Pacific ENSO Update
2nd Quarter, 2007 Vol. 13 No. 2
El Niño conditions in the ocean abruptly ended at the beginning of February 2007, and oceanic and atmospheric circulation patterns are now in an ENSO-neutral state. Some of the islands in the RMI, Chuuk State , and Guam have experienced very dry conditions for some or all of the past three months. Three-month rainfall totals were less than half of normal at some locations in the northern RMI (see figures, Fig. 1a, 1b). Other island groups have had adequate to abundant rainfall. Three-month rainfall totals exceeded 125% of normal at some locations in Chuuk State, Pohnpei State, American Samoa, and (surprisingly) Saipan. The 51.67 inches of rainfall at American Samoa during the first three months of 2007 was the highest recorded value in the USAPI, followed closely by the just-over 50 inches recorded in the same time period at Nukuoro in Pohnpei State. The year’s first typhoon (Kong-Rey) formed southwest of Pohnpei near the end of March, bringing substantial rainfall to locations in Pohnpei State, Chuuk State, and many islands of the CNMI. It tracked too far north and east of Guam and Rota, however, to provide much relief to ongoing dryness there.
Based on the anticipated demise of El Niño, below normal rainfall was forecast throughout most of Micronesia and Hawaii for the first quarter of 2007, while American Samoa was forecast to be wet. Widespread dryness did not occur, but more localized extreme dryness was experienced especially in the northern RMI, where it was so dry that emergency measures were needed to ensure adequate water supplies. Recently, some much-needed rains have occurred to alleviate extreme dryness in the northern RMI. Persistent very dry weather on Guam has exacerbated the wildfire situation, with many hundreds of acres scorched in the southern grasslands. American Samoa was overall very wet in the first quarter of 2007. Only four tropical cyclones (Zita, Arthur, TC 11P, and Becky,) formed in the South Pacific during the 1st quarter of 2007, and contrary to expectations, none of them affected American Samoa .
Many of the islands of Micronesia have now passed through the heart of their dry seasons, and the slow northward march of heavy convective rainfall has already begun. It is likely that the worst of persistent dryness is over for many of the islands of the RMI that have been extremely dry. On some islands (especially those north of 10º N), it is still anticipated that May and June will be drier than normal, but in general, a near-normal distribution of rainfall is anticipated for the next three months. Rainfall forecasts issued by NOAA’s Climate Prediction Center for Hawaii give equal chances of below average, near average, or above average rainfall through early summer. Sea-level variation in the USAPI is sensitive to ENSO-cycle, with low sea-level observed during El Niño and high sea-level during La Niña years. Consistent with the transition from ENSO-neutral to La Niña conditions, observations reveal that the sea level has already started to record a rise this year as most locations across the USAPI have recorded moderate positive deviations.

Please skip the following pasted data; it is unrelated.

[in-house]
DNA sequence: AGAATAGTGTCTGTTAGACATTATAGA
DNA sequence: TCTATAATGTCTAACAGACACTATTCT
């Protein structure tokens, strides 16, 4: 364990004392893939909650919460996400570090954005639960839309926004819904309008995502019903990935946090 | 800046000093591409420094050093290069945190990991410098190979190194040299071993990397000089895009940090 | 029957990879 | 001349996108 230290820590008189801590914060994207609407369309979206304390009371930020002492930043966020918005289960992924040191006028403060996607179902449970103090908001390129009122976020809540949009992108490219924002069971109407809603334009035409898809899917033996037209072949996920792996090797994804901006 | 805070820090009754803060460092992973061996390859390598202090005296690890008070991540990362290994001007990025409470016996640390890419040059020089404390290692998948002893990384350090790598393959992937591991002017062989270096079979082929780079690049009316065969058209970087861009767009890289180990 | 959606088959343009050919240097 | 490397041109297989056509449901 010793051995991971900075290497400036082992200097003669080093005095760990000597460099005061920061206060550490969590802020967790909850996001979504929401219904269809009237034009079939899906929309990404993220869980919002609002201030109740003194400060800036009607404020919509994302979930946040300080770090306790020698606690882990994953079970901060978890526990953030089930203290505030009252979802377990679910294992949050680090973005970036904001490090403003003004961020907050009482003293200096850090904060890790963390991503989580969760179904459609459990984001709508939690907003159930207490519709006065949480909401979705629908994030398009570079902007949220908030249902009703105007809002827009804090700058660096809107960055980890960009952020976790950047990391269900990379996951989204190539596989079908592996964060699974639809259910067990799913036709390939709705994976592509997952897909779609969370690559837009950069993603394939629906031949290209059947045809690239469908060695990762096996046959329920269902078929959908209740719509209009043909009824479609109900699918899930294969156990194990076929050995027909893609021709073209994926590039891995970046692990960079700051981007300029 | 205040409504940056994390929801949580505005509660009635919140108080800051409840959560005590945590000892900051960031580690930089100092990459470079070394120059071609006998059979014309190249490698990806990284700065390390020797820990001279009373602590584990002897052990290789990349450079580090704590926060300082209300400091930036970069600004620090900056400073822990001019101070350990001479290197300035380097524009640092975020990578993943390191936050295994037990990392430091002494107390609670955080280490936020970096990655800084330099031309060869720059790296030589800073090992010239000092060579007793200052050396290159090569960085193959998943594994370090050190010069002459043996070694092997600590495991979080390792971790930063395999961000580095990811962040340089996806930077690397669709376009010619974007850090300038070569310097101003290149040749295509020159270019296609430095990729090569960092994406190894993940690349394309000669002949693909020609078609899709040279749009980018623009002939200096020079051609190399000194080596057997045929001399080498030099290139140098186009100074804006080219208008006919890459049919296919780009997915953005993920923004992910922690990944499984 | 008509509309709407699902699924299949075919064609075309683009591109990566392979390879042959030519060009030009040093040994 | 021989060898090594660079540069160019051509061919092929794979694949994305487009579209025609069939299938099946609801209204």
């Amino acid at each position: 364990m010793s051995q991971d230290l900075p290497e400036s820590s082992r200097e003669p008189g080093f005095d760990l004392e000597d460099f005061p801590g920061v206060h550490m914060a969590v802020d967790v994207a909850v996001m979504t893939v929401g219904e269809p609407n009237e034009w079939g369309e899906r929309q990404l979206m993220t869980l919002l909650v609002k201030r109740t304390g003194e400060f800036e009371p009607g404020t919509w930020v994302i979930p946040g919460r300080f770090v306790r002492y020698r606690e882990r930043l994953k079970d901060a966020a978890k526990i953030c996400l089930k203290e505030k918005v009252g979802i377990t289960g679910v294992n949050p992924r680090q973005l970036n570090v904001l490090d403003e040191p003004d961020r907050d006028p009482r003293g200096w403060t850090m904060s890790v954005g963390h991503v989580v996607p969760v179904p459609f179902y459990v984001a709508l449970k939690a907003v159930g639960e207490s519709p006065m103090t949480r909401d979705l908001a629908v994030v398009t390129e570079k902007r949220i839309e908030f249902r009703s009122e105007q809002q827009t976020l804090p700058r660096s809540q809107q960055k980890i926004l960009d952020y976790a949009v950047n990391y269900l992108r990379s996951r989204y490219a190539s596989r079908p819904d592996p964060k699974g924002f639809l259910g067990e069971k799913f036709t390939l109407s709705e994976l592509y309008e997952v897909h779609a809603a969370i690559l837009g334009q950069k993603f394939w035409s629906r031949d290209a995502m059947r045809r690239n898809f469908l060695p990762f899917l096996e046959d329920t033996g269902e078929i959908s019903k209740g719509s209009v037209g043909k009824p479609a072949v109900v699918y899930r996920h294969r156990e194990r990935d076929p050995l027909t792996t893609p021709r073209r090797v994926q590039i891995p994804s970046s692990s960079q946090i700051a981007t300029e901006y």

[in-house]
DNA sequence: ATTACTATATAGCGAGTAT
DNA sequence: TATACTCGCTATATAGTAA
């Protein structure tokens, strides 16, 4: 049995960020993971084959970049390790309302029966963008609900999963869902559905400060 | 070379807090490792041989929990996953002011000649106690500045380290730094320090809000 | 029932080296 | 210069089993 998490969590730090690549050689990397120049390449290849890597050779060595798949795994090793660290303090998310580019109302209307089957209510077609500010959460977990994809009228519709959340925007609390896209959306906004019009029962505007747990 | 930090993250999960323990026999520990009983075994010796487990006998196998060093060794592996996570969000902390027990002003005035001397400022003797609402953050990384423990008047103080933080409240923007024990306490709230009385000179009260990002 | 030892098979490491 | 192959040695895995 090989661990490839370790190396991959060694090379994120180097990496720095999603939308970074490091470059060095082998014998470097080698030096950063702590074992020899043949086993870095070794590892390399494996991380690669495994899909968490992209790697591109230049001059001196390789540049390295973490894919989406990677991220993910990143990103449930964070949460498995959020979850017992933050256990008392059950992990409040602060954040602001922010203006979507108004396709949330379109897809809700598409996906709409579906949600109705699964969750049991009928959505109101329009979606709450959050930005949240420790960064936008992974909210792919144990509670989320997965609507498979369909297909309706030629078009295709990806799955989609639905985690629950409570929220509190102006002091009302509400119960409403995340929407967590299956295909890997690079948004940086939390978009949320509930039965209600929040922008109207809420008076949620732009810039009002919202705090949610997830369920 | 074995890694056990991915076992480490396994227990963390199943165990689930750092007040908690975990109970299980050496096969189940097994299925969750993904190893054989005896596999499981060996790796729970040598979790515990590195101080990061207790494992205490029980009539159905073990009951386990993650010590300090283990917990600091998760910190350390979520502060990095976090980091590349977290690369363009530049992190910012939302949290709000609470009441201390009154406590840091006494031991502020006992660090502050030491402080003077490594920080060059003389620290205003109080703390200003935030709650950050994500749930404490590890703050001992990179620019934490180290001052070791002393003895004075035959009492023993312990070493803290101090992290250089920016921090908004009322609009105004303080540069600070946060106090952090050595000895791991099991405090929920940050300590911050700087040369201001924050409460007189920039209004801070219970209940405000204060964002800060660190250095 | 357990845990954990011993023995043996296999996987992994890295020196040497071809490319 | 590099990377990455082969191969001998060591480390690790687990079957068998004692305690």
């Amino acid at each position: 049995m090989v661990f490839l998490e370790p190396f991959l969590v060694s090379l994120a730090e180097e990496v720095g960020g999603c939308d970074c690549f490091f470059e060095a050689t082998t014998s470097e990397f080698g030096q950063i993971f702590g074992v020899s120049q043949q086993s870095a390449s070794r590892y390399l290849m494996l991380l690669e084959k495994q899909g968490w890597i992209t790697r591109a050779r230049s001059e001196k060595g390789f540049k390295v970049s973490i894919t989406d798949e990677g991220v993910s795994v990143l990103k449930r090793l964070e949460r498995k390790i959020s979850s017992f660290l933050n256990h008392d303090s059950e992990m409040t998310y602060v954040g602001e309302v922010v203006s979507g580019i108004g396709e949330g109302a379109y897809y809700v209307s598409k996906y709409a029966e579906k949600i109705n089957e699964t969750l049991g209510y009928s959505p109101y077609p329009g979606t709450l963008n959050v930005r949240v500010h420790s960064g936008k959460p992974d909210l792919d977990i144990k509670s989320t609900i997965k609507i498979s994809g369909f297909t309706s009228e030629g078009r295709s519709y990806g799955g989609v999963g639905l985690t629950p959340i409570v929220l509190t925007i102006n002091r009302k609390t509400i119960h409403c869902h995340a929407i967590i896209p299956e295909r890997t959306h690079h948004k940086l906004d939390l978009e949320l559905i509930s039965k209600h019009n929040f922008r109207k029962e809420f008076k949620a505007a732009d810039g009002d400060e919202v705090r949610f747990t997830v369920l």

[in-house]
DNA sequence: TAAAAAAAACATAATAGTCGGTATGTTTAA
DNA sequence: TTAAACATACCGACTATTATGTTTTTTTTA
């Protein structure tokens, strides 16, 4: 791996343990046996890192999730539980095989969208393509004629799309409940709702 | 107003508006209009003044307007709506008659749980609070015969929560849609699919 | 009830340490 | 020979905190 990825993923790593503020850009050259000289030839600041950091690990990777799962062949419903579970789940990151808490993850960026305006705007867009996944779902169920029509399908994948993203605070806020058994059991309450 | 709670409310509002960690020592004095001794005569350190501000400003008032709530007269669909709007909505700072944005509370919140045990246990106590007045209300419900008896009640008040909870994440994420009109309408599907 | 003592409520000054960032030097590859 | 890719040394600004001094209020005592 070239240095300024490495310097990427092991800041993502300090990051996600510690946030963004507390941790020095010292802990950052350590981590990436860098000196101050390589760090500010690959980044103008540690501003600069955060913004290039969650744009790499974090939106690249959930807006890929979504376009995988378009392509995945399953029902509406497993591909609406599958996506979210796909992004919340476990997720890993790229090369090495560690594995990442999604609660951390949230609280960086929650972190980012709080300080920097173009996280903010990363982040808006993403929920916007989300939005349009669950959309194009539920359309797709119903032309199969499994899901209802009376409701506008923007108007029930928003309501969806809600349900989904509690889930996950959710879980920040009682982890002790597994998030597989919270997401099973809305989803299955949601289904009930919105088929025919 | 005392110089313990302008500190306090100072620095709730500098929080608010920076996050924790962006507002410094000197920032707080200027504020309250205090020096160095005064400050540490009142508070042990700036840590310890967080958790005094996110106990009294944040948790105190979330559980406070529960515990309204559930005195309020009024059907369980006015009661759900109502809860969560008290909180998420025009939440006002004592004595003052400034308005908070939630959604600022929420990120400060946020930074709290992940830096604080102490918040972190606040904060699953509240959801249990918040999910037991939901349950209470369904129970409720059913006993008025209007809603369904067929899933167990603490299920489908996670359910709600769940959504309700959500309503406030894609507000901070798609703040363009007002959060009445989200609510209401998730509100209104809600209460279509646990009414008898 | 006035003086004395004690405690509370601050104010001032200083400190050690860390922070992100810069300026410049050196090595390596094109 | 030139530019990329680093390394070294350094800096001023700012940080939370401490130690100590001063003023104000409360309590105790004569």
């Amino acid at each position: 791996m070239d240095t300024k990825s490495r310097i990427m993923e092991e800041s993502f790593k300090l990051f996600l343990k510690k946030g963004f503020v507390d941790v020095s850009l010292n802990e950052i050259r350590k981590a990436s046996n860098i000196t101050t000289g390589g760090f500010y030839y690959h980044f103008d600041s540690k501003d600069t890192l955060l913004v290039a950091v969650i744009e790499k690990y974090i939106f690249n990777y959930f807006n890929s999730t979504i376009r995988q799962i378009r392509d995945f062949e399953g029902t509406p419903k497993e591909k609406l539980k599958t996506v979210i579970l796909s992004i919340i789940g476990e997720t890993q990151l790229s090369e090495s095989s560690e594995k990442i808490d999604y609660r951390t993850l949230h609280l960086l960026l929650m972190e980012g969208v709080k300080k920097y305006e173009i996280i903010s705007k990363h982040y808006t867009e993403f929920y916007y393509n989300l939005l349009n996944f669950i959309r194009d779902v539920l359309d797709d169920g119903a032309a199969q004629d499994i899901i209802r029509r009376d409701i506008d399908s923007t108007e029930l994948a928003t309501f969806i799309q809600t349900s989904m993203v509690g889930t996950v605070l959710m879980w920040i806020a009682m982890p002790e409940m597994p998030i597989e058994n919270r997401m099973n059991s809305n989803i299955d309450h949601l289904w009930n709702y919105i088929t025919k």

The following comments from the CPC EL NIÑO/SOUTHERN OSCILLATION (ENSO) DIAGNOSTIC DISCUSSION were posted on the U.S. Climate Prediction Center web site on April 05, 2007:
Synopsis: A transition from ENSO-neutral to La Niña conditions is possible within the next 3 months.
“The pattern of anomalous sea surface temperatures (SSTs) during March 2007 was consistent with ENSO-neutral conditions in the tropical Pacific, with average to slightly below-average SSTs extending from the date line to the west coast of South America . …”
“The upper-ocean heat content remains below-average across the central and east-central equatorial Pacific, with temperatures at thermocline depth generally 3°-5°C below average. … Stronger than-average low-level easterly winds persisted throughout the month of March over the central equatorial Pacific, and convection was enhanced over the western equatorial Pacific and Indonesia and suppressed near the date line. Collectively, these atmospheric and oceanic conditions are consistent with a trend towards a Pacific cold (La Niña) episode.”
“Most of the statistical and coupled model forecasts, including those from the NCEP Climate Forecast System (CFS), indicate additional anomalous surface cooling during the next several months. Some forecast models, especially the CFS, indicate a transition to La Niña during May-July 2007. This forecast is consistent with the observed trends in atmospheric and oceanic conditions. However, the spread of the most recent statistical and coupled model forecasts (ENSO-neutral to La Niña) indicates considerable uncertainty as to when La Niña might develop and how strong it might be.”